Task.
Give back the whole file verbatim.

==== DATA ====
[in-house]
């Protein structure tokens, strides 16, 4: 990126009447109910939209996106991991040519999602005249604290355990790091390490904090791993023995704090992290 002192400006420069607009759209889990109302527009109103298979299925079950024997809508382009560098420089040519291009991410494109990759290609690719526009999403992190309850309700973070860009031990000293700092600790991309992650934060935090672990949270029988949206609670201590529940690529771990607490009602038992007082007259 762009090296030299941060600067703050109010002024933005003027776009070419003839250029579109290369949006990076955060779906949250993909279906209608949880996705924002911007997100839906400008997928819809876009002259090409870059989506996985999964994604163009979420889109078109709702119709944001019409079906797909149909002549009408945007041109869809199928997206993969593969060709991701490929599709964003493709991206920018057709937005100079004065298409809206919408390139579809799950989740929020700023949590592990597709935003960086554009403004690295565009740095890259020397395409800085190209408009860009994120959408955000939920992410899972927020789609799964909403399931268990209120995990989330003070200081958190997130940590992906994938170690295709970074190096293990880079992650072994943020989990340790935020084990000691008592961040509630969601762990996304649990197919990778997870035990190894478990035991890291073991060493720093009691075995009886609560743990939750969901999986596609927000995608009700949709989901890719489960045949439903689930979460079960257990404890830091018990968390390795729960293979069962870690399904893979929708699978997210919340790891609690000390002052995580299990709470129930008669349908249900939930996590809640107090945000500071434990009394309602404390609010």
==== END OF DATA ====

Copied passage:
[in-house]
């Protein structure tokens, strides 16, 4: 990126009447109910939209996106991991040519999602005249604290355990790091390490904090791993023995704090992290 002192400006420069607009759209889990109302527009109103298979299925079950024997809508382009560098420089040519291009991410494109990759290609690719526009999403992190309850309700973070860009031990000293700092600790991309992650934060935090672990949270029988949206609670201590529940690529771990607490009602038992007082007259 762009090296030299941060600067703050109010002024933005003027776009070419003839250029579109290369949006990076955060779906949250993909279906209608949880996705924002911007997100839906400008997928819809876009002259090409870059989506996985999964994604163009979420889109078109709702119709944001019409079906797909149909002549009408945007041109869809199928997206993969593969060709991701490929599709964003493709991206920018057709937005100079004065298409809206919408390139579809799950989740929020700023949590592990597709935003960086554009403004690295565009740095890259020397395409800085190209408009860009994120959408955000939920992410899972927020789609799964909403399931268990209120995990989330003070200081958190997130940590992906994938170690295709970074190096293990880079992650072994943020989990340790935020084990000691008592961040509630969601762990996304649990197919990778997870035990190894478990035991890291073991060493720093009691075995009886609560743990939750969901999986596609927000995608009700949709989901890719489960045949439903689930979460079960257990404890830091018990968390390795729960293979069962870690399904893979929708699978997210919340790891609690000390002052995580299990709470129930008669349908249900939930996590809640107090945000500071434990009394309602404390609010």